A green oasis, Bryant Park is located in midtown Manhattan, between 41st and 42nd Sts. and Fifth and Sixth Aves. Built in 1911, the eight-acre park abuts the New York Public Library and serves as a haven for office workers from the nearby highrise buildings. In the 1970′s, however, the park was suffering from deferred maintenance by a beleaguered City Parks Department, and had deteriorated into a haunt of drug dealers and users. Beginning in 1980, the park underwent extensive re-design and restoration, and is now one of the most active and loved spaces in New York City. It features a great lawn, framed by flowers, trees, and a gravel walkway; among its amenities are benches, movable chairs, six kiosks, 11 entrances, ornate lighting, two monuments, restrooms, tables for chess and backgammon, a petanque area (boules), and the historic Josephine Shaw Lowell Fountain. The park also has two restaurants, one of which is located on a terrace.

Owned by: New York City Parks Department. The City grants permits for events at the park and provides landmark oversight.

Managed by: The Bryant Park Restoration Corp. (BPRC), a business improvement district (BID). During the summer, the park employs about 55 people who managing security, sanitation, gardening and special events.

Management Program:

Maintenance: As many as 20 sanitation workers are employed by the park during the summer, while 12 work in the winter. A four-person horticultural staff supplements this force.

Security and Hospitality: The park enjoys 24-hour security. Two uniformed BPRC officers are present at all times in the park.

Programming

Programming includes events such as the “Seventh on Sixth” fashion shows; the JVC Jazz Festival; the “New York Times Young Performers Series”; lunchtime concerts by Juilliard students; Monday night movies in the summer; the “HBO Film Festival”; the Kaleidoscope Circus; boules and chess games. Year-long attractions are the Bryant Park Grill, the Bryant Park Café, and six kiosks. The kiosks include Foccacia Fiorentina (pasta and sandwiches), Simon Sips (coffee), Ben & Jerry’s (ice cream), and Café Crème (crepes, sandwiches and beverages). Bryant Park can be rented for private events, provided they are open to the public and approved by the New York City Department of Parks and Recreation and BPRC.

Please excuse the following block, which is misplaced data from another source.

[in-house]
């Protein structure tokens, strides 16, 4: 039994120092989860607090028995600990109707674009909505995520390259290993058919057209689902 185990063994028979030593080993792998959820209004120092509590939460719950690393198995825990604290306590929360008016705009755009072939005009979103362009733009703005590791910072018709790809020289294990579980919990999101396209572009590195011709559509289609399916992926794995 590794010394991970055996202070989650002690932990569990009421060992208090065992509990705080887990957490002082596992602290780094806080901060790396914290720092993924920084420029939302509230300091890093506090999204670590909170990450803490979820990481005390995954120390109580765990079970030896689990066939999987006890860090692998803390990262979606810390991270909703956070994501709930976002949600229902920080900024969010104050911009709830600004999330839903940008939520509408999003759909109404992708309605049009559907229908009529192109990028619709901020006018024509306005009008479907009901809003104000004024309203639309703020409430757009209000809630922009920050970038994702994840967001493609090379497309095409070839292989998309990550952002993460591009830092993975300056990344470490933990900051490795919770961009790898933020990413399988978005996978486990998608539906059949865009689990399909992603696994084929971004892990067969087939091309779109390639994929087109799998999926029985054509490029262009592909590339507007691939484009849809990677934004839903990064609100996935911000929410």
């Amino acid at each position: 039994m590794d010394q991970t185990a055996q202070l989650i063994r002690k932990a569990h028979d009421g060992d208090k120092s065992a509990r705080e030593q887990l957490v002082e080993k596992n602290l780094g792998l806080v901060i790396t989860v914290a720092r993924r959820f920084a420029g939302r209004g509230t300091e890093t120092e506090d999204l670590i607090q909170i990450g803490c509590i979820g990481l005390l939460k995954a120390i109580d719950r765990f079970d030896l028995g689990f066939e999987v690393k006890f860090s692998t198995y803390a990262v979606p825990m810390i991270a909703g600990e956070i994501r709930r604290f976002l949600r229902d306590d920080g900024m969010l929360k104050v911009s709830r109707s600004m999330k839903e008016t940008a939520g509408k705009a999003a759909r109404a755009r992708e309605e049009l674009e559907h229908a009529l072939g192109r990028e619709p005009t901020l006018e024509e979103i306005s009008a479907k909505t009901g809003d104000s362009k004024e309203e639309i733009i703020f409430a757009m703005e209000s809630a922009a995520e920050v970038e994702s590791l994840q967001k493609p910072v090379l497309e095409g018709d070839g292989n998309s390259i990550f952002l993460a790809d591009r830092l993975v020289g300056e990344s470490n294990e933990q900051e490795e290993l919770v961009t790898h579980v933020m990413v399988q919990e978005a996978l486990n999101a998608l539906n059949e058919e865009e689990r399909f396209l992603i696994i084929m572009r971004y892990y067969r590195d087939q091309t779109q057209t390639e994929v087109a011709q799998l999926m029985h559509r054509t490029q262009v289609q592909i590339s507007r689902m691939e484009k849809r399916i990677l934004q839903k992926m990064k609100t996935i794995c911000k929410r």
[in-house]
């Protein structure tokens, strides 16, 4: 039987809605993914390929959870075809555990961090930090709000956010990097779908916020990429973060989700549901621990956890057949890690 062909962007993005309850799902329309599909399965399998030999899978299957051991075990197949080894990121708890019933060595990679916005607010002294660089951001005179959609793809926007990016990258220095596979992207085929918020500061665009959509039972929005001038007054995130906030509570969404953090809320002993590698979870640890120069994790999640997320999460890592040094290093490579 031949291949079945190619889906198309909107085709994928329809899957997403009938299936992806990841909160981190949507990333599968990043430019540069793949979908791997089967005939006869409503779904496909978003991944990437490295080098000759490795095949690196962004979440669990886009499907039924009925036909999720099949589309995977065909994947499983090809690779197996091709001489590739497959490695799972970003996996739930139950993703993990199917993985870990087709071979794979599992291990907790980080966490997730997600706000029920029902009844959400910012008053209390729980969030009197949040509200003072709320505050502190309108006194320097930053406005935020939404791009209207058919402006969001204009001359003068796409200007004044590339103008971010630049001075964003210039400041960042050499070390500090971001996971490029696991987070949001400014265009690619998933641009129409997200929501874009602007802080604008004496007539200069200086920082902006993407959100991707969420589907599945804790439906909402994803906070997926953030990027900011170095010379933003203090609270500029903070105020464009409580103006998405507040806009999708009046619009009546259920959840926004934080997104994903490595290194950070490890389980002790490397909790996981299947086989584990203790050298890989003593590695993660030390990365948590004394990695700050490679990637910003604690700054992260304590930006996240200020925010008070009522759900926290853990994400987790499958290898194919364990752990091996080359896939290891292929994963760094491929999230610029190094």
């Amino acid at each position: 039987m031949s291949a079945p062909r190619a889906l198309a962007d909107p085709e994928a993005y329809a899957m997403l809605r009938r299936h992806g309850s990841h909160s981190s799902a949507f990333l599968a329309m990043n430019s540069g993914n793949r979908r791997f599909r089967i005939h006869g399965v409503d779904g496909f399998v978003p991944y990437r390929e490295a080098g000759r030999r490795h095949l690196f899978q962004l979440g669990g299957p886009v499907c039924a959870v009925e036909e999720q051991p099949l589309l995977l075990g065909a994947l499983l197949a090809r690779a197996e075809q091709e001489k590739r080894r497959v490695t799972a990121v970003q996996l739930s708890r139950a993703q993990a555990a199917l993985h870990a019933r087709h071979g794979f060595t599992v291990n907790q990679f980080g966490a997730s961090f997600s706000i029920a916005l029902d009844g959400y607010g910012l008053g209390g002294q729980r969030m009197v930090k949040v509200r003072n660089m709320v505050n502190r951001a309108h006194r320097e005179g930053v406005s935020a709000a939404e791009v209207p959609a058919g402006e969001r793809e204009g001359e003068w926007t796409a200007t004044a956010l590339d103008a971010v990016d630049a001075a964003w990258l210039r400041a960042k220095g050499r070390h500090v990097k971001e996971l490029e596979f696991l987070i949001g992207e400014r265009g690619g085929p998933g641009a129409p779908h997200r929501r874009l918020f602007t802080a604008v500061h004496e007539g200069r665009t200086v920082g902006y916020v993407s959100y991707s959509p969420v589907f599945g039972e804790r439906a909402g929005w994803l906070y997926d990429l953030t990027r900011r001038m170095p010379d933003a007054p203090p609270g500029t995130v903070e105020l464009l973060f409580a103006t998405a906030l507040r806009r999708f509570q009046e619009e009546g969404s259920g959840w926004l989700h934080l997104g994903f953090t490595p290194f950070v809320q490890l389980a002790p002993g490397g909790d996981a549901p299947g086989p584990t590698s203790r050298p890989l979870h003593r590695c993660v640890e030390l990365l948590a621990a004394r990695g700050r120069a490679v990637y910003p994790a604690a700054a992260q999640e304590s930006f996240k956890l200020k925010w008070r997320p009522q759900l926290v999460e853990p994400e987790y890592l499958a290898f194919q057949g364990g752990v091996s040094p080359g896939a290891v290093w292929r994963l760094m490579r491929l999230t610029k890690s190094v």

Marketing and promotion: The park markets itself. In fact, the BPRC’s most difficult problem is deciding which events to host, since there are more requests than can be accommodated.

Problems

Bryant Park’s difficulties are principally the result of its success. The biggest problem for the park is having to turn down events. In fact, the park has become such a popular venue that large areas are taken up for a week or more at a time by happenings with admission fees. Of difficulty also is negotiating any significant changes or major capital improvements of the park, as these must be approved by the Landmarks Commission.

Funding

The fiscal 2000 operating budget of Bryant Park was almost $2.9 million.

Capital investment: The $18 million park redesign/restoration was completed in 1995, after almost 15 years of planning. It was funded from a combination of grants, BID assessments, state bond funds, city capital funds, and private venture capital. More recent improvements of the park include a $160,000 restroom renovation and a $5 million investment in construction of the Bryant Park Grill. On a yearly basis, 400 chairs must be replaced from wear-and-tear, as well as the 6-8 that are stolen. BPRC keeps the number of chairs in the park stable at around 2,000. In addition, it has also undertaken the task of improving park elements long left in disrepair, including sidewalks, bluestone paths, limestone balustrade, etc.

Lessons from Bryant Park

Given the right location and design, a public space with professional programming and management can be self-supporting and even profitable.

Contact

Daniel Biederman, Executive Director
Bryant Park Restoration Corporation
(212) 768-4242
Web Site: www.bryantpark.org

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